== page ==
Wednesday, January 31, 2007

Confession, Communion, and Contemplation

Isn't confession, followed by Holy Communion, a wonderful thing? That was our experience tonight at our weekly communion service. I shared with our larger group the experiences that we have in our very small Tuesday night Lectio Divina contemplative prayer meetings. To my surprise, most at the communion service asked if we could incorporate the Lectio Divina prayers into the weekly communion service. We're going to try that next week.

I don't know how anyone else experiences Holy Communion, but for me, Jesus is right there amongst us. He either reveals something more of His nature that we didn't know, or He listens more intently to our supplications. Either way (or whatever other way) it is a sacred time. And for our weekly communion group to want to get in on the Lectio Divina prayer is a step in the right direction.

God reveals Himself to us continuously. If we fail to listen when He speaks...perhaps we need to shut up and be quiet. If we think that He fails to hear us when we ask of Him, we need to lose our insecurities. It's with a confidence, and a sense of comfort, that we should seek His revelation in our lives.

I think we all may benefit to extend our quiet time with Our Lord. Something may come of it that is from right field. Something may come of it that endorses us. Regardless of what anybody else may think, something will come of it.

6 comments:

Art said...

Great post Marty. So true. When I was younger, communion was just a part of the service. As I've gotten older, I have begun to see it as a new experience each time - a powerful experience of Christ. It is as you said. Amen.

greg hazelrig said...

If I remember correctly, a professor once told us that Wesley said that the closest we would ever be to Jesus this side of Heaven was at the Communion Table.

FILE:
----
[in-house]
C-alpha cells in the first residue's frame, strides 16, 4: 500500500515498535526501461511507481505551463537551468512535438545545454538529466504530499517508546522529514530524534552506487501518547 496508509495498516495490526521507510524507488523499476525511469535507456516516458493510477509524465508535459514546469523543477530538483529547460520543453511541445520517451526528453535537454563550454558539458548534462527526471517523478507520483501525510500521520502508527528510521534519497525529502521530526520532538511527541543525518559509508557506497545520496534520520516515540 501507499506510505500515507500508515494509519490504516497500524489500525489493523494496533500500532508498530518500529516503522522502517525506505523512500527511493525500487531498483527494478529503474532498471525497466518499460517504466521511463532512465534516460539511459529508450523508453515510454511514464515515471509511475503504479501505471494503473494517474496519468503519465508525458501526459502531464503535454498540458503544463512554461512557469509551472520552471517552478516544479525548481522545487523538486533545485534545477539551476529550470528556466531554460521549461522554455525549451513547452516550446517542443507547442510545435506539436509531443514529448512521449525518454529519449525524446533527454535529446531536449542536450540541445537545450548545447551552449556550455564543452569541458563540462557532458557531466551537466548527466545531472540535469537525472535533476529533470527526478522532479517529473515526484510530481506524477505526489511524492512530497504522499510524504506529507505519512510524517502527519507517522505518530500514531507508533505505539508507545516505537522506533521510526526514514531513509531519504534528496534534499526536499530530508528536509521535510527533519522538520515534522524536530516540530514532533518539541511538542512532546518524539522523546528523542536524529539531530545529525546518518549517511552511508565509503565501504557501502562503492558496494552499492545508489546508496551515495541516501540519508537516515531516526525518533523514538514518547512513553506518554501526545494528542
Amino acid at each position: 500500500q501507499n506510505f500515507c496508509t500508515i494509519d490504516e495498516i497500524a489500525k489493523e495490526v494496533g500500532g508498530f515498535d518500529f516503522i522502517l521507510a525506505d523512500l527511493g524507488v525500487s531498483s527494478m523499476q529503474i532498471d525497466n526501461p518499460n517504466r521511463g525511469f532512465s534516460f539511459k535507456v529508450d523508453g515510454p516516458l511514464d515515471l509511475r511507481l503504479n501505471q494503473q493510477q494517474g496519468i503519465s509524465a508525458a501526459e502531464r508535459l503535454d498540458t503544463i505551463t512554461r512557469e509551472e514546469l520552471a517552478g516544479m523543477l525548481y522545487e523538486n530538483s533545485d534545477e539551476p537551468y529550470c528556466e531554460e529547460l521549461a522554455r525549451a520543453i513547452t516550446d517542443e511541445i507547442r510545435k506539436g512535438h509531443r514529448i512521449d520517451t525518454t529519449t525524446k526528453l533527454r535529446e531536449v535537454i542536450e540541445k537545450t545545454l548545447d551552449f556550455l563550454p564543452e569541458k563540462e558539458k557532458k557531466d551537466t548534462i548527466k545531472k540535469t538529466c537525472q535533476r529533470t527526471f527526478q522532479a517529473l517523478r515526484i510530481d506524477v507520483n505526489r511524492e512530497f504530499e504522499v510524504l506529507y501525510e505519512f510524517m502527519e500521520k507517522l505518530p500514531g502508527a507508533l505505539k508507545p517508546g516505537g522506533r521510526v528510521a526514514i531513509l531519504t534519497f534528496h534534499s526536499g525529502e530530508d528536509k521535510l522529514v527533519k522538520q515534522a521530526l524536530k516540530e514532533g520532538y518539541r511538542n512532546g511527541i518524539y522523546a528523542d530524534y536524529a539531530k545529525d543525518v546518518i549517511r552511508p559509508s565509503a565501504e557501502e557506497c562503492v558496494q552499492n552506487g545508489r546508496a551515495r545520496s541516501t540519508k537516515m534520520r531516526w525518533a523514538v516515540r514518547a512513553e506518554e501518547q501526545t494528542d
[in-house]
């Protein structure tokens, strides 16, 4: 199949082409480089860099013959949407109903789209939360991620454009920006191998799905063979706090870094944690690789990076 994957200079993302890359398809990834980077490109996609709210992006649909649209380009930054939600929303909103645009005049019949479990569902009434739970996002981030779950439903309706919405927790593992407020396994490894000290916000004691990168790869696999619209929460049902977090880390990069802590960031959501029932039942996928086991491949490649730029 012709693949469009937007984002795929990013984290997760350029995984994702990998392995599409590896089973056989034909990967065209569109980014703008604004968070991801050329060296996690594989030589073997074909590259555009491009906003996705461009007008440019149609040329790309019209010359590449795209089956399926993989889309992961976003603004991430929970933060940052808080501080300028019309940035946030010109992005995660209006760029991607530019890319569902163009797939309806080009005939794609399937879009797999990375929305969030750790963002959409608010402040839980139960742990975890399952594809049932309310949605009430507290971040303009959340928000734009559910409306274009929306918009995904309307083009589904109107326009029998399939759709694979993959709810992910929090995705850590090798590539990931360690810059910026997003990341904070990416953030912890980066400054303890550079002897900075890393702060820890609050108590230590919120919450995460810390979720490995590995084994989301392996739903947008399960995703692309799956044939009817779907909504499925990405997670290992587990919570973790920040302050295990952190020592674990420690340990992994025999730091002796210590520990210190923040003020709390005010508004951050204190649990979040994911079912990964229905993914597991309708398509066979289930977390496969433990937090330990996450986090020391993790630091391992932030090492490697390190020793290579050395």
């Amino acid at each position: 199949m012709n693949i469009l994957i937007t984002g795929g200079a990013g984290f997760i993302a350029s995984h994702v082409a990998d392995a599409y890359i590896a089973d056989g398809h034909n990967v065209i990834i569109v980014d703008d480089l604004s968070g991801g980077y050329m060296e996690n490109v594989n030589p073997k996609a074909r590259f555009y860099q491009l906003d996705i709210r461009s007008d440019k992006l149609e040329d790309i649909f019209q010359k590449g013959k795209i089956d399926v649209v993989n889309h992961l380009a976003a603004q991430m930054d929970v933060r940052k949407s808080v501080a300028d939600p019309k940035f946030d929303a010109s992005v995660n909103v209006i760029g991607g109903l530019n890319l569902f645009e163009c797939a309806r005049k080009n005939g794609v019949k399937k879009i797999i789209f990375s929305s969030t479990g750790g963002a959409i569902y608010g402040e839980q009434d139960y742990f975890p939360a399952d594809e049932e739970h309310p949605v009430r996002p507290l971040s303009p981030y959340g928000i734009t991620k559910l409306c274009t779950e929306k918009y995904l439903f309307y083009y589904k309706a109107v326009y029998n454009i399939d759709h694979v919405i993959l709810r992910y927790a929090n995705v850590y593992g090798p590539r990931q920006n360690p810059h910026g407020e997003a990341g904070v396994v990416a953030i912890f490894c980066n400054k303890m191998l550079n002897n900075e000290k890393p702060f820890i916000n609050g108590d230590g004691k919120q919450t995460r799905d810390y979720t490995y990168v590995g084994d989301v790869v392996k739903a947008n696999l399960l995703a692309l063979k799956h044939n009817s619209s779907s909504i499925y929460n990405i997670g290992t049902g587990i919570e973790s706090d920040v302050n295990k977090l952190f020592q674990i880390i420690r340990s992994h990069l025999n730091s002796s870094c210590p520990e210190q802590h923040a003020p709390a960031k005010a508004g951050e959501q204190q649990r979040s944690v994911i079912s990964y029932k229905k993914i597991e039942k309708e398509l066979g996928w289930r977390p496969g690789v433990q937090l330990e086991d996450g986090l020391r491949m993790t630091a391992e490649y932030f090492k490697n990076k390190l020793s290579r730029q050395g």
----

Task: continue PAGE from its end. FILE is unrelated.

greg hazelrig said...

Also, a side not about your lectio Divina. I was listening to a tape of a radio show where the Emerging Church was being blasted. One of the reasons was that they believed in the mystical stuff like Lectio Divina. It was heresy.

I took a class on it in seminary. We did the whole semester reading the Rule of St. Benedict and learning how to read the Bible prayerfully.

I couldnt believe what I heard from these people. If that is heresy, then sign me up.

Brother Marty said...

Art,
Thanks for the comments. I think back to being raised Roman Catholic and being told not to chew the wafer cuz it'd be like biting Jesus.
I much prefer what it means now that I'm a Methodist!
(maybe too cuz I'm getting older)

Brother Marty said...

Greg,
Thanks for that insight about the "heresy" lable slapped on Lectio Divina.
It's a shame that people deny themselves a deeper relationship with Christ because of fearmongering (is that a word?).

David Faulkner said...

Absolutely - don't give in to the fearmongering! Just slating something by using a label (in this case 'mystical') is at best lazy and at worst a denigration of our brothers and sisters in Christ. Further, to dismiss the 'mystical' on principle shows all too clearly how fundamentalism is not as captive to Scripture as it claims but more captive to modernity. I hope your Lectio Divina meetings go from strength to strength.